I started publishing ebooks at Amazon in 2011. That was before Select and you weren’t allowed to give books away. You had to charge at least $.99. I started making money since I had a backlog of books that I had written. The golden years came, and everyone was happy and made money. A few writers found a way to give away books and that helped them. Then Select let everyone give books away and our sales went up.
A point was reached when sales started going down. So, lots of people starting advertising to help their sales. That helped the ones that advertised so many people started doing it. Then sales started dropping again.
Each year sales continued to drop regardless of what we did.
The number of book stores and publishing companies went out of business. We weren’t the only one’s suffering.
That makes me wonder if people have stopped reading books or reading less.
Link to the rest at KBoards
PG notes there is quite a discussion responding to this post on KBoards.
PG’s opinion is that traditional publishing is mostly flat while indie publishing, while much more competitive than it was ten-fifteen years ago, is growing.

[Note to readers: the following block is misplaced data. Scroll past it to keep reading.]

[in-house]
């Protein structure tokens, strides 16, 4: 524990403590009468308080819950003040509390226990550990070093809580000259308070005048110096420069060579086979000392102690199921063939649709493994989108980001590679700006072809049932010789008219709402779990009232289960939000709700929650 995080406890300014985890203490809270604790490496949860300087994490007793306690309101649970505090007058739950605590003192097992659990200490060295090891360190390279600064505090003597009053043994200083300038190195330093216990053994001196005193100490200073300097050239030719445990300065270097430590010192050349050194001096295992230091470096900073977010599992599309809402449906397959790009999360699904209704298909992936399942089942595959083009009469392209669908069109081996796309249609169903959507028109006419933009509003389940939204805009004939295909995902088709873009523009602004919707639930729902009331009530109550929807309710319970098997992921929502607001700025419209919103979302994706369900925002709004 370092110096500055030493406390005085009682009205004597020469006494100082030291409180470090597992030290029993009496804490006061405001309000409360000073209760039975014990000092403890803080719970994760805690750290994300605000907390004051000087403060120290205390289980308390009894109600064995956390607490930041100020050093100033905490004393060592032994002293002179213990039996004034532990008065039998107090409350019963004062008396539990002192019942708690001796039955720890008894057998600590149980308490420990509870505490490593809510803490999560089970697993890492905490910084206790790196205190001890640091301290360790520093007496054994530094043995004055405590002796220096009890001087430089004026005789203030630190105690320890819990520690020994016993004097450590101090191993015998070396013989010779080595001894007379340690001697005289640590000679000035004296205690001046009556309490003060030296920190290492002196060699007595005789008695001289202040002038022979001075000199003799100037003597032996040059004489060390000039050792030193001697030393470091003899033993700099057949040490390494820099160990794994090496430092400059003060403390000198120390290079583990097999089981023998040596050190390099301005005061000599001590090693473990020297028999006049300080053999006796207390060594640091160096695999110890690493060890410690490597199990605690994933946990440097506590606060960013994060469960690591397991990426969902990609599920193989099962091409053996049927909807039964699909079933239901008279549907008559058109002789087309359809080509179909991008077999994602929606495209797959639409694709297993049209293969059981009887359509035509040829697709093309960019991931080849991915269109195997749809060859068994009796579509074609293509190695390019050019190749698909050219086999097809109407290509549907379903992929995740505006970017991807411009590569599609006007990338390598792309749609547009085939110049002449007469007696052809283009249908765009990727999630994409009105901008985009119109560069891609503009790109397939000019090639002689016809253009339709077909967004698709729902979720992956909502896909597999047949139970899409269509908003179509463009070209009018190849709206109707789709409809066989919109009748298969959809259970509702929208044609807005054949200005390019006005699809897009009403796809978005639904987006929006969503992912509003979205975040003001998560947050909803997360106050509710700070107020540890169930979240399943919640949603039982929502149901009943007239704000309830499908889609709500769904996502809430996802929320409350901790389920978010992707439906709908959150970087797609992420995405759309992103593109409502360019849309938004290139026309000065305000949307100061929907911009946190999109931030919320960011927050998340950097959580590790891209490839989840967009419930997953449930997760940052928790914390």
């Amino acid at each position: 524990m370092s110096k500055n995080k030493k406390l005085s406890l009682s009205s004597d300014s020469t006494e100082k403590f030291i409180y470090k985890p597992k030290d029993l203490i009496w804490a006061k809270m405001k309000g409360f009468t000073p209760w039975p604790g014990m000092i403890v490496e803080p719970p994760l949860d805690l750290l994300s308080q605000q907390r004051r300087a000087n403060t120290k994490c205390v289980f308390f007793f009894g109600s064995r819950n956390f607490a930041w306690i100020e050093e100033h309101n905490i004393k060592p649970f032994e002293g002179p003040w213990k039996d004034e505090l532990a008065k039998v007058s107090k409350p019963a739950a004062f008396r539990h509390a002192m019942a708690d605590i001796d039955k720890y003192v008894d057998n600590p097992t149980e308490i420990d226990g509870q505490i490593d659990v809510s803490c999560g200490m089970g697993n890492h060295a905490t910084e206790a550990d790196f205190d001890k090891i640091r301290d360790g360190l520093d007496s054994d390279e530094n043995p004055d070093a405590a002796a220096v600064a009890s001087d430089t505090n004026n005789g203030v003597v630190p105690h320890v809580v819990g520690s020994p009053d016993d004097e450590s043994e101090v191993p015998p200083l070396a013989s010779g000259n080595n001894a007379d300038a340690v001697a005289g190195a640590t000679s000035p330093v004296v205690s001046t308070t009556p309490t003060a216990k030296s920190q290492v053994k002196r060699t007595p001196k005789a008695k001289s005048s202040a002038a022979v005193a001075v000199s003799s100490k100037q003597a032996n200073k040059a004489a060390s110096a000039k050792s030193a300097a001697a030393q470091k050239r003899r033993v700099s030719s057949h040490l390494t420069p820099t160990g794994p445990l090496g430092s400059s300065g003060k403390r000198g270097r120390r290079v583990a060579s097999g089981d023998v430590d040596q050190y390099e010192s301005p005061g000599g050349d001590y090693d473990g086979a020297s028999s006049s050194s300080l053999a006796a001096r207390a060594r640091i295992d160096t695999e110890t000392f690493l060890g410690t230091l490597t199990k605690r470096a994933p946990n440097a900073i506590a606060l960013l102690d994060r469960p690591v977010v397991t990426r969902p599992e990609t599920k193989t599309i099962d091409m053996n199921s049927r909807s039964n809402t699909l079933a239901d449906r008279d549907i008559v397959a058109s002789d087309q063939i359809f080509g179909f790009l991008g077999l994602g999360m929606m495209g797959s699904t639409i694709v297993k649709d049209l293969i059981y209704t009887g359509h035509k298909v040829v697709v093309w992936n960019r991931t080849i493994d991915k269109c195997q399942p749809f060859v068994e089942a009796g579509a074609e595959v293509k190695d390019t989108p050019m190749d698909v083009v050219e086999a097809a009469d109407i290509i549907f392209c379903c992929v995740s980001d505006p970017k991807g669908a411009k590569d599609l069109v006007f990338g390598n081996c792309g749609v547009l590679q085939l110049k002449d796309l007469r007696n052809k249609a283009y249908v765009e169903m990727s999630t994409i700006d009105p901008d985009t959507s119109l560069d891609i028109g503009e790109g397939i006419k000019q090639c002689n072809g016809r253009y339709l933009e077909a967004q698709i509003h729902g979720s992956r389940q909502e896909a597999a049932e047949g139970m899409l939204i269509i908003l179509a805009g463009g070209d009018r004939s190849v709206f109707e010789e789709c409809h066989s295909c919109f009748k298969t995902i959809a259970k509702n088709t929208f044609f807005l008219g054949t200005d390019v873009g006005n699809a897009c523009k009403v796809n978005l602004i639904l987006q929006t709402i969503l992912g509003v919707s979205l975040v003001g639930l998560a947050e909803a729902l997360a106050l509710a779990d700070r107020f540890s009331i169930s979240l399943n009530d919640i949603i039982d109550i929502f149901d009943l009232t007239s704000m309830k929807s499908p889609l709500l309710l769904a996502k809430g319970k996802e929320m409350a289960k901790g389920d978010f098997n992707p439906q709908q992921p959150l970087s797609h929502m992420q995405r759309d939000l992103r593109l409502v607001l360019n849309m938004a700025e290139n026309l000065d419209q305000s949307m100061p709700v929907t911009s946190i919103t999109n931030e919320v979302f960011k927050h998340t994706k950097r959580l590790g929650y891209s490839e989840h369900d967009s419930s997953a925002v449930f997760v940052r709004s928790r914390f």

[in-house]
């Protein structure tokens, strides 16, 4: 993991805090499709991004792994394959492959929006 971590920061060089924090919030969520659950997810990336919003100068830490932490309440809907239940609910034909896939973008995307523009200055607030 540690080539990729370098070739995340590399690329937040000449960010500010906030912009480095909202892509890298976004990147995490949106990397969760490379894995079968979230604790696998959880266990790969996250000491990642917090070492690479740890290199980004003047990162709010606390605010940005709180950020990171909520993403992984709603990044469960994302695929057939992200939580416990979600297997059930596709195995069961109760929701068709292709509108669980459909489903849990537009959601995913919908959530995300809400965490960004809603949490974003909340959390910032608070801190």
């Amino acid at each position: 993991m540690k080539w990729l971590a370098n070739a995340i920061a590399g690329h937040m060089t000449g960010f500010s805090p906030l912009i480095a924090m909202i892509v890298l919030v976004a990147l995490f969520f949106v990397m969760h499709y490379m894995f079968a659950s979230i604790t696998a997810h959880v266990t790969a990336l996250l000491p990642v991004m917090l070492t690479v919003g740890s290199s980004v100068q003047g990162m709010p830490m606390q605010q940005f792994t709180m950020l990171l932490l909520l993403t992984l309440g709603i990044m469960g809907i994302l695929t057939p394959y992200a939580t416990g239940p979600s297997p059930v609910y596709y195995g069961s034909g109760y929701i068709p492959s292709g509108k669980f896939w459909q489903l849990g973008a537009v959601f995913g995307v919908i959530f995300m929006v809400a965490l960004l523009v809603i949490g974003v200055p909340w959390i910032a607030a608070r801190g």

In 2010, Amazon announced that it was selling more ebooks than printed books. PG sees no reason to suspect that the ebook/printed book sales ratio for Amazon has become more and more larger for the ebook side of the house. He would be interested in seeing any credible estimates of Amazon’s ebook vs. POD sales numbers, however.
Another source estimated that there were about 9 Million ebooks in the Kindle store in 2021. That same source estimated that there were 12 Million ebooks in the Kindle store in May of 2022.
Wikipedia estimates that the United States has issued a total of 3,485,322 ISBN numbers for books. The UK is in second place with 185,721 ISBN numbers issued. That said, it is PG’s understanding that few indie authors publishing on Amazon bother getting an ISBN number, especially for their ebooks since ISBN service is used primarily by physical bookstores and libraries for ordering traditionally-published books.
PG’s bottom line is that the number of authors on Amazon is growing rapidly. The number of authors who earn a significant sum of money from their books on Amazon is growing, but less rapidly.
Traditional publishing numbers are pretty flat. PG hasn’t seen any inflation-adjusted numbers showing year-by-year sales of traditional publishers, however.